Grégory Privat: rising from ashes to improvise the present

Grégory Privat: rising from ashes to improvise the present
Grégory Privat

In the creative journey of an artist, two fundamental temporal elements shape their path: the past, which they seek to leave behind in order to avoid repetition, and the future, a horizon they endeavor to explore with each new element. Amidst these moments, uncertainty looms, dissipating only when the artist discovers their voice and resolves not to betray it. In this dance between past and future, artists navigate the labyrinth of creativity, forging their identity and leaving an indelible mark on the canvas of time.

Phoenix album cover

In the realm of musical exploration, one artist has navigated the complexities of time, emerging from his past works like the mythical bird rising from its ashes. 'Phoenix is a continuity in my career, that's why the analogy with this creature that is reborn from the ashes. It's a way for me to express the ideas that I wanted to share with the audience: jazz music and the element of singing with the effects of the double bass and drums.' These words belong to Grégory Privat, who has found in his voice a way of forging connections with the audience and perpetuating his musical legacy.

For Privat, the creative process is totally connected with the act of questioning. 'As I'm growing as an artist, I try to be connected with my spirituality and my purpose as a human being, and what I want to say in my music. For me, it was important to express the questions that I have about the meaning of life: why are we here, and what's the meaning of all this?' Through his musical language, he tried to build a relation between the meaning of his art and this force called infinite. 'We are supposed to be on a planet inside a very big universe, and I think that maybe there is a connection between our body and the whole cosmos. It's a very spiritual approach because the questioning is about the meaning of life and death.'

The universe as a motif to add new sound elements. 'I wanted to start the album with a futuristic atmosphere, that's why I chose the keyboards,' he explains. Perhaps, Grégory's significant achievement lies not in rising from the ashes, but in incorporating electronic elements into an acoustic ambiance, creating sounds that appear to come from a larger ensemble than his trio composed of Chris Jennings on double bass and Tilo Bertholo on the drums. 'I wanted to have a trio because it's great acoustically, but I also wanted to have more elements. I'm playing the piano, the keyboards, and singing. The guys are using some effects on their instruments; sometimes you don't even realize if it is an acoustic bass.'

'I'm trying to connect the lyrics with the music to create a new picture. I think it might be clearer for people to understand where I want to go, so I also speak about the meaning of the songs. It’s been a great journey for me because I’m reaching a new audience, so we return to the beginning: being reborn from the ashes to start a new life.' In this search for a new life, Grégory is not leaving behind the past; Martinique - his motherland - is always with him: he sings in its native language. 'The lyrics are in Creole. In the song "Genesis," I used the concept of the Bible; I start with the creation of the sun, the sky, and the sea, and then it's the beginning of a new world. This album is like a new universe, so everyone is welcome to come in.'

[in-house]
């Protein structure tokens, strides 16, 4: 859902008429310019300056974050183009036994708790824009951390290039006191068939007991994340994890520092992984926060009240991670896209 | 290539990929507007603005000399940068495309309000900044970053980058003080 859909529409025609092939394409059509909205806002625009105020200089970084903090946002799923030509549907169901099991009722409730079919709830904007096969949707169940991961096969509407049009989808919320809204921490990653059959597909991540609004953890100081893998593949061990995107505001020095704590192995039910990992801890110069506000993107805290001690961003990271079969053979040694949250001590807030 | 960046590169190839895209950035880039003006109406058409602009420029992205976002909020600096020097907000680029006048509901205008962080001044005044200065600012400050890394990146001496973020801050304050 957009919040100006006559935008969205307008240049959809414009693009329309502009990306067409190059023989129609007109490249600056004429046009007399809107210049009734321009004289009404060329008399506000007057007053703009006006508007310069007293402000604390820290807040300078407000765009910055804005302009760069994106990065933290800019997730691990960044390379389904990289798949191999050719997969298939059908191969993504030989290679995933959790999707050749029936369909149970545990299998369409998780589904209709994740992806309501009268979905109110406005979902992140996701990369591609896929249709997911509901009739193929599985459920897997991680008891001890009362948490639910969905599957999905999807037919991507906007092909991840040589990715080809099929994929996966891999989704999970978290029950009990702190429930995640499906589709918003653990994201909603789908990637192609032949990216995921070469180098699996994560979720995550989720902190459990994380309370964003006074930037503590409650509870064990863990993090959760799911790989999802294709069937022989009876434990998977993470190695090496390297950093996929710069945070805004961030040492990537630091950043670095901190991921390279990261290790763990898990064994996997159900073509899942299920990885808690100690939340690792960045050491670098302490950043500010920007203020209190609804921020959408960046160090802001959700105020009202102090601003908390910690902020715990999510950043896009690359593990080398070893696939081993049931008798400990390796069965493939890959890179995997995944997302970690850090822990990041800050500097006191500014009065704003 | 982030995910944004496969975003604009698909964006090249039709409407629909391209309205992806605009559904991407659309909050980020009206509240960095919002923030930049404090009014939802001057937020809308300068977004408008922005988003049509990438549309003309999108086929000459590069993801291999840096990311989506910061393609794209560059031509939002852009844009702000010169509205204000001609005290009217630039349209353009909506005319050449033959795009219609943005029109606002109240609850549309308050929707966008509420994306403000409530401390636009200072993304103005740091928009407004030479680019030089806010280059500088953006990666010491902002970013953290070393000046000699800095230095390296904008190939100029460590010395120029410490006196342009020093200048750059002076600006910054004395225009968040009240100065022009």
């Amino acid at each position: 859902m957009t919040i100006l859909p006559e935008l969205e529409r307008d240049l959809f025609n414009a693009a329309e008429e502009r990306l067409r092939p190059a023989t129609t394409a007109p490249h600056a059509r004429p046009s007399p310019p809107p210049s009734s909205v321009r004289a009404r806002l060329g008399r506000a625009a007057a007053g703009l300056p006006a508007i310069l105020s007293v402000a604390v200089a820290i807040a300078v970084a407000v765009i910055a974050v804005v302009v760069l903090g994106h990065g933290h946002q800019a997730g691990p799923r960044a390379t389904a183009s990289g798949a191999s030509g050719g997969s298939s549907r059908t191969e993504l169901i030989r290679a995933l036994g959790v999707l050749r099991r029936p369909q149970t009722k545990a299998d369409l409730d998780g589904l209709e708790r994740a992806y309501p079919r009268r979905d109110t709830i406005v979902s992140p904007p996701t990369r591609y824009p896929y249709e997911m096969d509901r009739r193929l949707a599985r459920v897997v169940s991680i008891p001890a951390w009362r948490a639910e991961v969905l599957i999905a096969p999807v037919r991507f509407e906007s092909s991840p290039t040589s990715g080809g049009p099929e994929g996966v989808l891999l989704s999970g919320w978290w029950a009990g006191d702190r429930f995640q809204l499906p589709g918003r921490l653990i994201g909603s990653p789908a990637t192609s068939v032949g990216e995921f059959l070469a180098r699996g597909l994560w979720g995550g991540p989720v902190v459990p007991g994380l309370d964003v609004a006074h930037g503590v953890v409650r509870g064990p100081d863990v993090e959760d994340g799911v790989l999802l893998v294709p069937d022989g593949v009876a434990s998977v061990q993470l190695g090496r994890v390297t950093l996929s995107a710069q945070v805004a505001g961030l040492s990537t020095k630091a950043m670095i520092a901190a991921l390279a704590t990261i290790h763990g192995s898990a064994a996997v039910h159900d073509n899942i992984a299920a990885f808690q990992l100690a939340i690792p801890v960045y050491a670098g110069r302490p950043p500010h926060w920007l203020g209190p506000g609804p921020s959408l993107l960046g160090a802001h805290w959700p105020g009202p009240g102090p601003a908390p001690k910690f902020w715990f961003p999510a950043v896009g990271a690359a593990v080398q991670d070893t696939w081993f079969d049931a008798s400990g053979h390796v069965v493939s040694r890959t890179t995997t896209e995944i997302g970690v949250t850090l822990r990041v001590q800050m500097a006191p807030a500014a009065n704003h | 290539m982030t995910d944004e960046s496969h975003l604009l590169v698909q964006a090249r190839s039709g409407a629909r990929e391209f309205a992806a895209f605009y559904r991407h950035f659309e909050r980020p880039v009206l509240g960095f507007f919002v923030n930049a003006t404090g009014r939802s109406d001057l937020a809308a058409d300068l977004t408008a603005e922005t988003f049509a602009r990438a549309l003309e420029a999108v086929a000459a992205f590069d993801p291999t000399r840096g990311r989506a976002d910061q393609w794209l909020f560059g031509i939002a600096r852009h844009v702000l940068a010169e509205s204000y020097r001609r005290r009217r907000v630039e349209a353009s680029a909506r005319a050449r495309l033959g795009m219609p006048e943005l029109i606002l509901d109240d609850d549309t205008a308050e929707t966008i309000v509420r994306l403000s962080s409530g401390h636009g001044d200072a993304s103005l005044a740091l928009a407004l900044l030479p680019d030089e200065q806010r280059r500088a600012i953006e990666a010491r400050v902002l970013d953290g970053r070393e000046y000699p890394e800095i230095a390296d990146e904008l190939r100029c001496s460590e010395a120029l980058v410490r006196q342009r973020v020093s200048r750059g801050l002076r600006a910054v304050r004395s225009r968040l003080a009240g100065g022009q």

To really understand his musical universe, it's necessary to look at Martinique where everything started by the influence of his father, the pianist José Privat, 'I started to play the piano when I was five years old, so this is thanks to him because he immediately gave me the love for music and for this instrument. I feel very fortunate to have a dad who is a musician; it's something very cool and powerful that I share with him.' His voice and rhythm stem from an island he is proud of.

The bunch of musical experiences throughout these years has enabled Grégory to discover those specific details that make his voice unique. 'I always made music for myself as a form of therapy, you know, to hear myself. Now, the more I play, the more concerts I do, and the more I meet people who come to my shows, I realize music has the power to give hope to people and make them smile.' The audience gives this trio the energy to perform, and in response, they play the correct notes to deeply connect with their souls. 'Last week, during a show, the audience told me, "Wow, it was so powerful, I felt something profound inside. You should connect your music to heal people." This is the gift life has given me, so I think I have to share it with the world.'

In the cosmic elements, Privat manages to give meaning to life. In the case of Supernova, he explores themes of interconnectedness and the shared origin of humanity. 'In that song, I’m asking the rain to wash my heart, and the rain answers that I might ask the sea, and the sea answers back to me that I don't need to wash my heart because it's created with stardust. I believe we all are made of stardust, even if we have a lot of differences such as traditions or religion. I want to gather people with the unique fact that we are all made of stars.'

In mythology, the phoenix prepares the nest where it will die so that it can be reborn in it. In that sense, Phoenix would not have the same impact without the albums that positioned Grégory within the European jazz scene. By listening to these twelve songs, is it possible to obtain the existential answers that Privat has asked himself? Probably not, but we will discover what Creole sounds like under a voice and a trio that remain true to themselves and that is more than enough.